If you're going to spend the time to write a news release, make sure it gets read by following these best practices:
Headlines. In this order: brief, summary of what you’re about to read, key words, probably not the company’s name, clever if you can do it. Sometimes we write the release, then add the headline.
90% of releases should use inverted pyramid. Start with key information (5Ws and the H) in the first paragraph. Occasionally, it’s highly effective to use a more narrative or storytelling approach, but don’t do so without serious thought and professional guidance.
New products or technology. Introduce your product or service in the first paragraph. Use your 15-second elevator pitch – don’t get overly formal with your language.
What problem do you solve?
Use a hyperlink to point to a resource (your website or a subpage of your website) that will provide additional information, resources or images. It can shorten the explanation needed. If you quote a statistic or another source, be sure to reference it with a hyperlink to that site. See our blog “News Release Hyperlink How To.”
Keep language simple and fact-based.
No selling. Releases typically don’t have marketing language or superlatives. Be very careful about using qualifiers with price (“only”) and including product specs in the lead.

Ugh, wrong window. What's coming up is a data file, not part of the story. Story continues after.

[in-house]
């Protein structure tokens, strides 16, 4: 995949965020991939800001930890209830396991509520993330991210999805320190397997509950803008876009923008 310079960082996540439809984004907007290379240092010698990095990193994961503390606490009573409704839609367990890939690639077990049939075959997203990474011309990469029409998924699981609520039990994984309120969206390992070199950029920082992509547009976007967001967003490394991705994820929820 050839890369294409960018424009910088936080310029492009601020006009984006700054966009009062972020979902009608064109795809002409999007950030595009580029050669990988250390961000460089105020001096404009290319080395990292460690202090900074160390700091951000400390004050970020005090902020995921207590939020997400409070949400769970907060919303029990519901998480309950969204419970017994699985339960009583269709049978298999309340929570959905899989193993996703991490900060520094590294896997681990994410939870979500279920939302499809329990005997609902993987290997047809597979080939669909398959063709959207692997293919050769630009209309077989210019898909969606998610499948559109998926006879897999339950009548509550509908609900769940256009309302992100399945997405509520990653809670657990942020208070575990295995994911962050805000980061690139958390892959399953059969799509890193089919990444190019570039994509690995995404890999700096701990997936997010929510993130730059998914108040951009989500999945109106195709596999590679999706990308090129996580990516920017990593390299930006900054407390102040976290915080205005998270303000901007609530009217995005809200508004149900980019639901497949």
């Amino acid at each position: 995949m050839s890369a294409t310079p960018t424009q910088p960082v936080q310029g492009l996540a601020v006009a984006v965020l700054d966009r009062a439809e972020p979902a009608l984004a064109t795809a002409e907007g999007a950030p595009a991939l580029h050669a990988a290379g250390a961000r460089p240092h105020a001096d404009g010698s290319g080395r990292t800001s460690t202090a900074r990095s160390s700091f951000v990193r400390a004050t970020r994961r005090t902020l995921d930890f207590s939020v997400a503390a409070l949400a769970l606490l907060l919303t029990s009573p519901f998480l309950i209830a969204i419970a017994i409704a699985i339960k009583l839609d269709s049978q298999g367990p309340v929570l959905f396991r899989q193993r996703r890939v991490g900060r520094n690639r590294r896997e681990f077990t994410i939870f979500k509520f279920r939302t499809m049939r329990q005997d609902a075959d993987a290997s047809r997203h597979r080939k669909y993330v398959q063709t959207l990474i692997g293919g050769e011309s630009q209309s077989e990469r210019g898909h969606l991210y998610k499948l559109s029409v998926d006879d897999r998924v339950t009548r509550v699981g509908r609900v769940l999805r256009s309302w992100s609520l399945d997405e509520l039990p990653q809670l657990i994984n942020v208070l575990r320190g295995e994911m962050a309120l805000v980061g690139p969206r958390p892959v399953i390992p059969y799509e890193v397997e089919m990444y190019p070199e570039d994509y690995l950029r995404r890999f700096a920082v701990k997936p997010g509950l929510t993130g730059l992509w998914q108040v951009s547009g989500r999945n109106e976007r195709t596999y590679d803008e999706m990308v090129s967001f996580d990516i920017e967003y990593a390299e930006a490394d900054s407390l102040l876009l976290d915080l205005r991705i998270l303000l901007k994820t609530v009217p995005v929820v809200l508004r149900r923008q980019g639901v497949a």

Scan document for jargon—then hit “delete.” Jargon lets others know you have esoteric knowledge and it reinforces group identity. But when you need to communicate with the outside world, it alienates. Insider language in industries like technology is common. Cut it and explain what you mean in layman’s terms.
No hyperbole or self-congratulatory tone. Give the reporter direct access to real facts. Certain words are so overused that reporters poke fun at those who use them: “first to market,” “innovative technology,” “market disruption,” “launched,” “state of the art” and “revolutionary” are a few.
No “plug and play” quotes--add something to the announcement. Use the 2nd or 3rd paragraph to add color with a quote. Don’t simply restate the lead or second graph or say anything that starts with “We are excited to offer….” You’re the CEO and you are unique because you know lots of things the rest of us don’t. Don’t quote multiple people within the company to be “fair” and spread the recognition among the founders. Pick one person. Exceptions: future of the company from CEO and critical new feature from lead programmer. Try and be human and offer something other than facts that can be gleaned from the rest of the release or your website.
Formatting, grammar and other very boring aspects. If a release has grammatical, AP style, spelling or factual errors, a reporter has to correct your mistakes and what you’ve sent becomes less credible.
Keep it Short. No more than 2 pages, but try for less.
Keep credentials at a minimum. Don’t include a string of credentials and degrees behind your name and especially not in the first or second paragraphs (if at all). You can hyperlink to your website page where bios live.